The U.S. had plans to hike duties on at least $250 billion in Chinese goods to 30% from 25% on Tuesday. Despite the partial trade deal, some banks on Sunday wrote that tariff...Marketsread more
The industry has pulled in $322 billion over the past six months, the fastest pace since the second half of 2008.Marketsread more
The potential deal would shift Neumann's already diminished voting power to the Japanese conglomerate, according to the Journal.Technologyread more
Hunter's vows to forgo any foreign work follow a slew of unsubstantiated attacks by President Donald Trump accusing him of corruption.Politicsread more
Fisher was initially defiant amid the backlash in an interview with Bloomberg, in which he said he had "given a lot of talks, a lot of times, in a lot of places and said stuff...Personal Financeread more
Airlines continue to delay when they plan to have the planes back again with no sign from regulators on when the planes will be approved again.Airlinesread more
Turkey's invasion of northeastern Syria began Wednesday after Trump ordered U.S. troops to pull back from the area.Politicsread more
While Warren's ad about Facebook isn't true, the company's own policy allows politicians to make such false claims in paid advertising.Politicsread more
Typhoon Hagibis made landfall south of Tokyo on Saturday evening. By Sunday around 376,000 homes were left without electricity, and 14,000 without running water across Japan....Weather & Natural Disastersread more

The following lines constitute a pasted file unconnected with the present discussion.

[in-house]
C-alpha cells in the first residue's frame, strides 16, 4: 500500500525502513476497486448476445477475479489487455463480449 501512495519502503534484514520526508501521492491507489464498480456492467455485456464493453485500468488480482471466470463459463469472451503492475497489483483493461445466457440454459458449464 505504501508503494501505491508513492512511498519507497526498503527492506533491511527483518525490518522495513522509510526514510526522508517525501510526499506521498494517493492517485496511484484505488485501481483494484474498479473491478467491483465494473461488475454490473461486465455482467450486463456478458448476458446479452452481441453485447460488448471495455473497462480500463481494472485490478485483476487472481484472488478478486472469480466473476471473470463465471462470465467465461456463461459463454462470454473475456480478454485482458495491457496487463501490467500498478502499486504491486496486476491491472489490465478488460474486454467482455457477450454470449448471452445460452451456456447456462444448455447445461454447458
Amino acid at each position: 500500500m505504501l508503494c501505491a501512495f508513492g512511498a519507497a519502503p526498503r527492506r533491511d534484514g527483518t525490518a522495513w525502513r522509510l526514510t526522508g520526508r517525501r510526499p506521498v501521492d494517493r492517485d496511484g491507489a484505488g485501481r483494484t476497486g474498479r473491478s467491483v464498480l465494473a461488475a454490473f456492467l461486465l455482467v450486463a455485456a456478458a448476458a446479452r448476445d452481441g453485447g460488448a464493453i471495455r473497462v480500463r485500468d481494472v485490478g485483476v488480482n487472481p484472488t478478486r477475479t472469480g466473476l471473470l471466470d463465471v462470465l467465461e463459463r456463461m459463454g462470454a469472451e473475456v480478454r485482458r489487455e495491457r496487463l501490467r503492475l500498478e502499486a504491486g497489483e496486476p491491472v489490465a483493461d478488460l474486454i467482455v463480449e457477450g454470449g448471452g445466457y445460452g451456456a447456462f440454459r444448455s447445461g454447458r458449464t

SpaceX and Boeing are each in the final stages of developing the spacecraft needed for the U.S. to once again fly astronauts.Investing in Spaceread more
Bryn Mawr's Jeffrey Mills believes the market needs more time to break out of its slump.Trading Nationread more
Shares of Petroleo Brasileiro posted their biggest one-day loss in nearly 1-1/2 years on Monday after Brazil's state-run oil company announced a smaller-than-expected increase in fuel prices and withheld details of a new pricing policy.
The company, known as Petrobras, said on Friday it would raise the wholesale price of gasoline 4 percent and diesel 8 percent to cut losses and bring domestic fuel costs closer to international levels.
(Read more: )
Petrobras imports fuel to meet domestic demand and sells it at below-market prices as part of government efforts to control inflation, leading to hefty losses in its refining division.
The increase, Petrobras said, is part of a new fuel-pricing policy, approved on Friday by the Petrobras board, that seeks "convergence" with world fuel prices. The company did not offer details on how the policy would work or how changes in world benchmark fuel prices would trigger changes in local prices.
Investors disappointed by the news sent Petrobras' preferred shares down as much as 7.2 percent to 17.75 reais, their lowest level in six weeks. Common shares fell as much as 9.2 percent.
"Timid price increases and an opaque pricing methodology deteriorate corporate governance perception, weaken the position of a strong, technical management team, have a significant impact on earnings and valuation, and leave the balance sheet extremely fragile amidst a 2014 full of uncertainties," Credit Suisse Securities analysts led by Vinicius Canheu, wrote in an investor note.
(Read more: )
Petrobras' refining-division losses are crimping revenue and profit, forcing the company deeper into debt to finance a $237 billion five-year investment plan, the world's largest corporate spending program.
At 10:42 a.m. (12:42 London time), Petrobras' preferred shares pared some of their losses, falling 5.91 percent to 17.99 reais, while common shares were down 7.75 percent at 16.90 reais.